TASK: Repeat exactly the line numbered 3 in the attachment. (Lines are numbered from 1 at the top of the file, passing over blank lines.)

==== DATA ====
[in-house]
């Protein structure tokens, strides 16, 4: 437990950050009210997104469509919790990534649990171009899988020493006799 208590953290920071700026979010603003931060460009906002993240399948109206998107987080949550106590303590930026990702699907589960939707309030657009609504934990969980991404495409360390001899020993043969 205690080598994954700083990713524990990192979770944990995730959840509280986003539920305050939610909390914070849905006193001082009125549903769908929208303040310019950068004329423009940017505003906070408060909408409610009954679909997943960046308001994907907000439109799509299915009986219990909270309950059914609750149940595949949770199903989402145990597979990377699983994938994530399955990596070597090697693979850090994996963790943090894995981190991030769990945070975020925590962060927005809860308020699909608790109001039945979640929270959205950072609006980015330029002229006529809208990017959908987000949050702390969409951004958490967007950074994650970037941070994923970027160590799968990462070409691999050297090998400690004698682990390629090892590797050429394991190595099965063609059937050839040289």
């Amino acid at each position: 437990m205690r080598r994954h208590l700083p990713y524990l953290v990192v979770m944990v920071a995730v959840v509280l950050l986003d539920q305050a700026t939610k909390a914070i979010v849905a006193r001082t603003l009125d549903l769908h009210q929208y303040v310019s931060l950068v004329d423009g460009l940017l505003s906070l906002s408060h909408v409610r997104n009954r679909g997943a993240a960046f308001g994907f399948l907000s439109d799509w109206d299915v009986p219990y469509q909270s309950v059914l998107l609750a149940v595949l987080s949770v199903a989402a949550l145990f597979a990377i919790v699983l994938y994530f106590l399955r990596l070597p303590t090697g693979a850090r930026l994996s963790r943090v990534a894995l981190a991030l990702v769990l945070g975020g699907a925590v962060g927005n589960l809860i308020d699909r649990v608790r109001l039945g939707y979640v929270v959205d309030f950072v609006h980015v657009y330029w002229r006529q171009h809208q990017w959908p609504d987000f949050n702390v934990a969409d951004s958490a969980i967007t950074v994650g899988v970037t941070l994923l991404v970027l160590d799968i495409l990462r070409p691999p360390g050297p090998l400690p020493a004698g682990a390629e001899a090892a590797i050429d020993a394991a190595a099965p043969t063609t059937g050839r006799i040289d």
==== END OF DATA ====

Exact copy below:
């Amino acid at each position: 437990m205690r080598r994954h208590l700083p990713y524990l953290v990192v979770m944990v920071a995730v959840v509280l950050l986003d539920q305050a700026t939610k909390a914070i979010v849905a006193r001082t603003l009125d549903l769908h009210q929208y303040v310019s931060l950068v004329d423009g460009l940017l505003s906070l906002s408060h909408v409610r997104n009954r679909g997943a993240a960046f308001g994907f399948l907000s439109d799509w109206d299915v009986p219990y469509q909270s309950v059914l998107l609750a149940v595949l987080s949770v199903a989402a949550l145990f597979a990377i919790v699983l994938y994530f106590l399955r990596l070597p303590t090697g693979a850090r930026l994996s963790r943090v990534a894995l981190a991030l990702v769990l945070g975020g699907a925590v962060g927005n589960l809860i308020d699909r649990v608790r109001l039945g939707y979640v929270v959205d309030f950072v609006h980015v657009y330029w002229r006529q171009h809208q990017w959908p609504d987000f949050n702390v934990a969409d951004s958490a969980i967007t950074v994650g899988v970037t941070l994923l991404v970027l160590d799968i495409l990462r070409p691999p360390g050297p090998l400690p020493a004698g682990a390629e001899a090892a590797i050429d020993a394991a190595a099965p043969t063609t059937g050839r006799i040289d």